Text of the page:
Need books and articles? Use
Start by writing a question or statement that describes your topic. For example:
Who is an Ethnic? What does this mean for Identity?
The Holocaust--how do memories form identities in the Jewish Diasporas?
Here are some questions to help you get started with a class assignment or research project; you may have others.
The Library provides access to two image databases, ARTstor and
Associated Press Images.
Search Scholar OneSearch for media resources, such as the video,
Behind the Mask: the IRA and Sinn Fein, book, and accompanying website
Visit the Library's Digital Media Design Studio to learn about other
multimedia resources and fair use practices.
Try our Scholar OneSearch for "disappeared persons" and
"latin america". NOTE: the quotations will search the words as phrases..
Choose an article search tool recommended in the Research Guides by Subject,
such as the Religion, History, or African American Studies.
Use Individual selected interdisciplinary databases such as
Academic Search Premier, JSTOR and Sage Journals Online.
NOTE:I found the article, "The politics of memory and forgetting after
Auschwitz and apartheid" by Pieter Duvenage in the journal,
Philosophy and Social Criticism while searching the Sage Journals collection.
Search by subject heading in Academic Search Premier--for example
Use a specialized journal, such as Journal of Genocide Research for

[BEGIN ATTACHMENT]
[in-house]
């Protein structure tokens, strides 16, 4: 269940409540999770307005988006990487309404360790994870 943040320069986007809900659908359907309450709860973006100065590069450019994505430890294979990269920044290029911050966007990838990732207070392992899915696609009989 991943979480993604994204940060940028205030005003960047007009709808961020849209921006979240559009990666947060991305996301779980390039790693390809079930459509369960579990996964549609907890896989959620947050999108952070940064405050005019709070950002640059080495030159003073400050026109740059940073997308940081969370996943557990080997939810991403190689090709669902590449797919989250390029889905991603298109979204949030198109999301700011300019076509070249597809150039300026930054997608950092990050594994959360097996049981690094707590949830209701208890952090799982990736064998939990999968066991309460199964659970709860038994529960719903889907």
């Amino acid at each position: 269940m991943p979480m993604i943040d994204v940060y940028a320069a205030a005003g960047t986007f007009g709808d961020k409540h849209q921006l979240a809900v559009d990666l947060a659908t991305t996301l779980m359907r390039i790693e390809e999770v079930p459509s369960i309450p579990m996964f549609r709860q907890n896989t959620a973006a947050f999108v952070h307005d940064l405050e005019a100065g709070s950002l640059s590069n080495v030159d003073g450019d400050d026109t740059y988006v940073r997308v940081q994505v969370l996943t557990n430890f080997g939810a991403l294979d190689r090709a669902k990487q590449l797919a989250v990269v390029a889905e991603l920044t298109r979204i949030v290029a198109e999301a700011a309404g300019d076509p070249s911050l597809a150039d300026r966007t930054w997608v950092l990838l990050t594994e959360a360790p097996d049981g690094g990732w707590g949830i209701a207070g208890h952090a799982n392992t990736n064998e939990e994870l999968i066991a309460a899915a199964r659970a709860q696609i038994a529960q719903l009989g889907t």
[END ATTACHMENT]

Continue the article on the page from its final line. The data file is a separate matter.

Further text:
articles about the Holocaust, Armenians, Darfur, or Palestine.TIP: change the
SU Subject Terms option to SO Journal Source.
Do I need late breaking news on my topic?
Try Newspaper resources
Do I need a primary source - eyewitness account, original document?
(What is a primary source?)
You may wish to visit the University Archives & Special Collections or consult a staff member at the
Research Assistance Desk.
Digital primary sources may be found at
Museums, such as The Holocaust Museum,
The Museum of Tolerance (Darfur Drawings)
Most library materials, whether they be books, articles, audio, videos, images, or many types of software, have restrictions on how they can be used or integreted with other materials. Federal Copyright law gives the creators or authors of these materials protections against unfair use or reproduction. At the same time, federal law allows certain leeway for "fair use" of these resources for educational purposes.
Because of the complex and evolving nature of copyright law, rather than try to explain its nuances, this guide points to well known and detailed sites that do just that. They are listed below.
In addition, the following links are to additional information on copyright from the NU Libraries.
NU Libraries Copyright information
Section of the Multimedia Guide pertaining to copyright